SAGKEENG FIRST NATION -- Yesterday, 95 post-secondary teachers from universities and colleges across Canada gathered with Elders and Knowledge Keepers at the Turtle Lodge Central House of Knowledge in Sagkeeng First Nation, Manitoba, for a day of ceremony and teachings, as they began the first day of their 2019 National Conference of the Annual Society for Teaching and Learning in Higher Education.
Anishinabe Elder Dave Courchene, founder of Turtle Lodge, opened the day with a welcome and laid a foundation of understanding the importance of knowledge that comes through knowing one's identity - one's spirit. He spoke at length about Indigenous Peoples' relationship with the Earth as a mother and the source of life for all, encouraging all to love the land, and to seek comfort, one's identity and purpose, and understanding of natural laws and spiritual values, by connecting to the land.
A Pipe ceremony and Water ceremony were conducted, and songs rendered on the traditional ceremonial drum, as participants were offered the opportunity to enter into the world of the Indigenous - experiencing ancient and powerful ceremonies while offering their own prayers and connecting with their own spirit.
Grandmother Mary Maytwayashing of the Anishinabe Nation offered prayers of gratitude for the water, speaking to the role of women as life-givers and those who have the strongest role in speaking for the water.
Grandmother Katherine Whitecloud of the Dakota Nation encouraged the teachers to listen and learn from the young people that they are teaching, and to consider what type of education is most relevant to youth - an education reflecting moral values, roles and responsibilities to family, community, human family, the land and all of Creation.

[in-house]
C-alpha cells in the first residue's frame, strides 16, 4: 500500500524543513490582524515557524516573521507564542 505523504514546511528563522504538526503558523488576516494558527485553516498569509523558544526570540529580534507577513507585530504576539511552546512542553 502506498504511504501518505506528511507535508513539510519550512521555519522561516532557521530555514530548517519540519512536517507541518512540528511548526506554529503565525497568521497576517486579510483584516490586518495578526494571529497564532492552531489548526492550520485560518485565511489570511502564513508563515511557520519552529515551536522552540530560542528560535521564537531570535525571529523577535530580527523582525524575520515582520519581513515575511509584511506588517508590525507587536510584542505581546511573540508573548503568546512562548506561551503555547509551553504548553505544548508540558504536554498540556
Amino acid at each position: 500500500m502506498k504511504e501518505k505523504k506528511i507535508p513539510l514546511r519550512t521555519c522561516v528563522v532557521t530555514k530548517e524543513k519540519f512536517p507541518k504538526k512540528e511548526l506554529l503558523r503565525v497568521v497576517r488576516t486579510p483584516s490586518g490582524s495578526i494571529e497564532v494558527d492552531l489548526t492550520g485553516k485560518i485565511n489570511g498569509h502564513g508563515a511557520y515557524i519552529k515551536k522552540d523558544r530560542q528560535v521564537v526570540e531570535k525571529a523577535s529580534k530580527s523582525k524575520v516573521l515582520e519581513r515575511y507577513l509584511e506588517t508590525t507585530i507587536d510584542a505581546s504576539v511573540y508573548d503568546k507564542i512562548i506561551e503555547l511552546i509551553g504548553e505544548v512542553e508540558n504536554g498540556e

Anishinabe Elder Dr. Harry Bone spoke about the meaning and significance of the Treaties, encouraging teachers to expand their curriculum to offer an Indigenous perspective on nationhood and the missing history not being shared about the origins of Canada.
A film by Cree youth filmmaker Erica Daniels, Mikinakay - Trail of the Turtle, was shown, sharing the powerful story of two Indigenous youth finding themselves through entering Indigenous rites of passage and coming of age ceremonies.
Afro-Indigenous youth leader, inspirational speaker and former professional football player, T-Dre Player, shared powerful words of his own recent experience on a Vision Quest, as he went to the land to find clarity, meaning and purpose in his own life.
Anishinabe Traditional Teacher Troy Fontaine shared some understanding of traditional healing and medicines, that are being introduced at the local Giigewigamig Traditional Healing Centre at the Pine Falls Hospital.
Robert Maytwayashing, a Traditional Teacher of the Anishinabe Nation, shared a condensed 600 year history of the Indigenous experience since newcomers arrived on the continent, challenging stereotypes and encouraging participants to feel welcome in the ceremonial environments of Indigenous Peoples, where they could best feel and experience the beauty of a way of life that is experiencing a resurgence - a way of life that has something positive to offer all Peoples of the world.